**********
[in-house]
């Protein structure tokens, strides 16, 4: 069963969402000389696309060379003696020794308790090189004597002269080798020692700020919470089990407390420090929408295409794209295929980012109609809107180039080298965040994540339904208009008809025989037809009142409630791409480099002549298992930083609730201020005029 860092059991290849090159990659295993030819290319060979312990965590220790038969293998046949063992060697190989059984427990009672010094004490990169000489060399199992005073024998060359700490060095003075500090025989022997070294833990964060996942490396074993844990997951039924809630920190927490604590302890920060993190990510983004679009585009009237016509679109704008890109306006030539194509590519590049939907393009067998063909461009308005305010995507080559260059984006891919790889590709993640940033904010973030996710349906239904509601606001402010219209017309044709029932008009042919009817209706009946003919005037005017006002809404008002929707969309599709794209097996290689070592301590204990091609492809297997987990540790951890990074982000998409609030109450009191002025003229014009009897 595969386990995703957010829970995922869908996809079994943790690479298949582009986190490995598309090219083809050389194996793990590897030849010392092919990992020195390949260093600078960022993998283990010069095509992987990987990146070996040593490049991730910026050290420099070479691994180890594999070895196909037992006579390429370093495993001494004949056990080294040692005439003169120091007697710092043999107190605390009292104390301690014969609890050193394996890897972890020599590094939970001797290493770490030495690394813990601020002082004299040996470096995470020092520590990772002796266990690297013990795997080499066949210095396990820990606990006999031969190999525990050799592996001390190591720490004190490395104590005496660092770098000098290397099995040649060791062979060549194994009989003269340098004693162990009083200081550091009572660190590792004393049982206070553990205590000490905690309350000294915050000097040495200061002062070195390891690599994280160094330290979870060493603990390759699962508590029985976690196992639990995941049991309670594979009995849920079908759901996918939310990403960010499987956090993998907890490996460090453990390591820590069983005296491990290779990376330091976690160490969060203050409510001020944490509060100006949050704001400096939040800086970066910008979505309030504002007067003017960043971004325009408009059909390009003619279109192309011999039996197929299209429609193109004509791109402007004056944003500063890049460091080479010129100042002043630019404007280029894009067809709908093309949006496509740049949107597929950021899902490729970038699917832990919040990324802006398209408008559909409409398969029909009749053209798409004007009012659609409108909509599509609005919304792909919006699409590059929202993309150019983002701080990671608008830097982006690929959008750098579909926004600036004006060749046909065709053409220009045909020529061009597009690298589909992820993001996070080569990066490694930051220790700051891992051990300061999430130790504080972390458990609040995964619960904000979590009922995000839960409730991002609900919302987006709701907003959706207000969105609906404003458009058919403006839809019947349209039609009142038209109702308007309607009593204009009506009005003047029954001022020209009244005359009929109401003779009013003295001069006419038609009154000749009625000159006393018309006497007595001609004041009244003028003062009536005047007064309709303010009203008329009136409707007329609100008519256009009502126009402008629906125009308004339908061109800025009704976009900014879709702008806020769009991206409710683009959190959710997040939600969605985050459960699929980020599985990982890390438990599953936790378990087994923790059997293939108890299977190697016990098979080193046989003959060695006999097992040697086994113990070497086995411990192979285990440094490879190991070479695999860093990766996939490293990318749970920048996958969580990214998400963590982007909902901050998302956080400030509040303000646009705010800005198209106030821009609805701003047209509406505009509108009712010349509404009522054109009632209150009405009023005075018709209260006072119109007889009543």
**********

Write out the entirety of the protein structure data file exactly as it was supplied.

[in-house]
């Protein structure tokens, strides 16, 4: 069963969402000389696309060379003696020794308790090189004597002269080798020692700020919470089990407390420090929408295409794209295929980012109609809107180039080298965040994540339904208009008809025989037809009142409630791409480099002549298992930083609730201020005029 860092059991290849090159990659295993030819290319060979312990965590220790038969293998046949063992060697190989059984427990009672010094004490990169000489060399199992005073024998060359700490060095003075500090025989022997070294833990964060996942490396074993844990997951039924809630920190927490604590302890920060993190990510983004679009585009009237016509679109704008890109306006030539194509590519590049939907393009067998063909461009308005305010995507080559260059984006891919790889590709993640940033904010973030996710349906239904509601606001402010219209017309044709029932008009042919009817209706009946003919005037005017006002809404008002929707969309599709794209097996290689070592301590204990091609492809297997987990540790951890990074982000998409609030109450009191002025003229014009009897 595969386990995703957010829970995922869908996809079994943790690479298949582009986190490995598309090219083809050389194996793990590897030849010392092919990992020195390949260093600078960022993998283990010069095509992987990987990146070996040593490049991730910026050290420099070479691994180890594999070895196909037992006579390429370093495993001494004949056990080294040692005439003169120091007697710092043999107190605390009292104390301690014969609890050193394996890897972890020599590094939970001797290493770490030495690394813990601020002082004299040996470096995470020092520590990772002796266990690297013990795997080499066949210095396990820990606990006999031969190999525990050799592996001390190591720490004190490395104590005496660092770098000098290397099995040649060791062979060549194994009989003269340098004693162990009083200081550091009572660190590792004393049982206070553990205590000490905690309350000294915050000097040495200061002062070195390891690599994280160094330290979870060493603990390759699962508590029985976690196992639990995941049991309670594979009995849920079908759901996918939310990403960010499987956090993998907890490996460090453990390591820590069983005296491990290779990376330091976690160490969060203050409510001020944490509060100006949050704001400096939040800086970066910008979505309030504002007067003017960043971004325009408009059909390009003619279109192309011999039996197929299209429609193109004509791109402007004056944003500063890049460091080479010129100042002043630019404007280029894009067809709908093309949006496509740049949107597929950021899902490729970038699917832990919040990324802006398209408008559909409409398969029909009749053209798409004007009012659609409108909509599509609005919304792909919006699409590059929202993309150019983002701080990671608008830097982006690929959008750098579909926004600036004006060749046909065709053409220009045909020529061009597009690298589909992820993001996070080569990066490694930051220790700051891992051990300061999430130790504080972390458990609040995964619960904000979590009922995000839960409730991002609900919302987006709701907003959706207000969105609906404003458009058919403006839809019947349209039609009142038209109702308007309607009593204009009506009005003047029954001022020209009244005359009929109401003779009013003295001069006419038609009154000749009625000159006393018309006497007595001609004041009244003028003062009536005047007064309709303010009203008329009136409707007329609100008519256009009502126009402008629906125009308004339908061109800025009704976009900014879709702008806020769009991206409710683009959190959710997040939600969605985050459960699929980020599985990982890390438990599953936790378990087994923790059997293939108890299977190697016990098979080193046989003959060695006999097992040697086994113990070497086995411990192979285990440094490879190991070479695999860093990766996939490293990318749970920048996958969580990214998400963590982007909902901050998302956080400030509040303000646009705010800005198209106030821009609805701003047209509406505009509108009712010349509404009522054109009632209150009405009023005075018709209260006072119109007889009543």